Titular and Non-titular Characters of The Great Gatsby

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Titular and Non-Titular Characters of The Great GatsbyIn the book, The Great Gatsby by F. Scott Fitzgerald, a non-titular character Tom Buchanan is a non-titular character who attempts to thwart the dream of the titular character Jay Gatsby, to be with Daisy Buchanan romantically. Jay Gatsby built his life, his wealth and popularity, all in an attempt gain the love and admiration of Daisy Buchanan. When Daisy and Gatsby’s love is confronted, her husband Tom becomes paranoid and over protective. In the end Gatsby does not end up with Daisy, and Tom is arguably to blame.

Gatsby loves Daisy. “Gatsby bought that house so that Daisy would be just across the way.” (Fitzgerald, 72). It’s obvious to Nick as the book proceeds that Gatsby built his fortune and social status just to win her love. He sees her as a perfect, beautiful being. Ironic in the end as she’s flawed, Daisy is shallow, depressed, and a gold digger.

The two had been in love earlier in life, when Gatsby was in the military. When he left her for military matters, he dedicated himself to re-experiencing the love they once had. “...Can’t repeat the past?” he (Gatsby) cried incredulously. “Why of course you can!...” (Fitzgerald, 99)Tom is Daisy’s husband. He is a racist, arrogant, morally faulty, non-titulay character who’s affair with another non-titular woman, Myrtle, draws no moral guilt. But when he learns of his wife’s past love with the new guy in town, Gatsby, he becomes jealous and protective. “...I’d like to know who he is and what he does,” insisted Tom, “and I think I’ll make a point of finding out...” He begins to follow Daisy around at parties to satisfy his own paranoia, blocking any possible connections between Daisy and Gatsby.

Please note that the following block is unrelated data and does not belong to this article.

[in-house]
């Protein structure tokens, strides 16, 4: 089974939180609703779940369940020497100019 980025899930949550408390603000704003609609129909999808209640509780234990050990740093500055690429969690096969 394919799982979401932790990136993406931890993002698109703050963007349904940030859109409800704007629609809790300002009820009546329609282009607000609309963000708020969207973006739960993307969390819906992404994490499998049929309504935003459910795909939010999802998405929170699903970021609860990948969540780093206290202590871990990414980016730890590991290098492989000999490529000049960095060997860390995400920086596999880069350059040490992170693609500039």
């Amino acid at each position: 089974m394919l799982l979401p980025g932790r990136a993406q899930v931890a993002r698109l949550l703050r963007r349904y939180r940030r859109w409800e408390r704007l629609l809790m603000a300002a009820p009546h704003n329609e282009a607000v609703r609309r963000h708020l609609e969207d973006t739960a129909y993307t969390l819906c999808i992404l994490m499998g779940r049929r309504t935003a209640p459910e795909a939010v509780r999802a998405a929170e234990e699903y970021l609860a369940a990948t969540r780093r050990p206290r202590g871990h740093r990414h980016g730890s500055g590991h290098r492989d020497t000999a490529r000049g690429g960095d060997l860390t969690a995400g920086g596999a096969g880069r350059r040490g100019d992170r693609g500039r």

Eventually, the two, Daisy and Gatsby, do not end up together. Gatsby is paranoid for Daisy, and waits outside her house numerous nights to be sure Tom does not hurt her. Gatsby’s adoration for Daisy is admirable, but he dies ironically by Wilson’s hand when he thinks he killed Myrtle and they had been lovers. His life is in vain, likely a metaphor for the inevitability of dedicating a life to a hollow love.

Fitzgerald, F. Scott. The Great Gatsby. New York: Charles Scribner's Sons, 1925.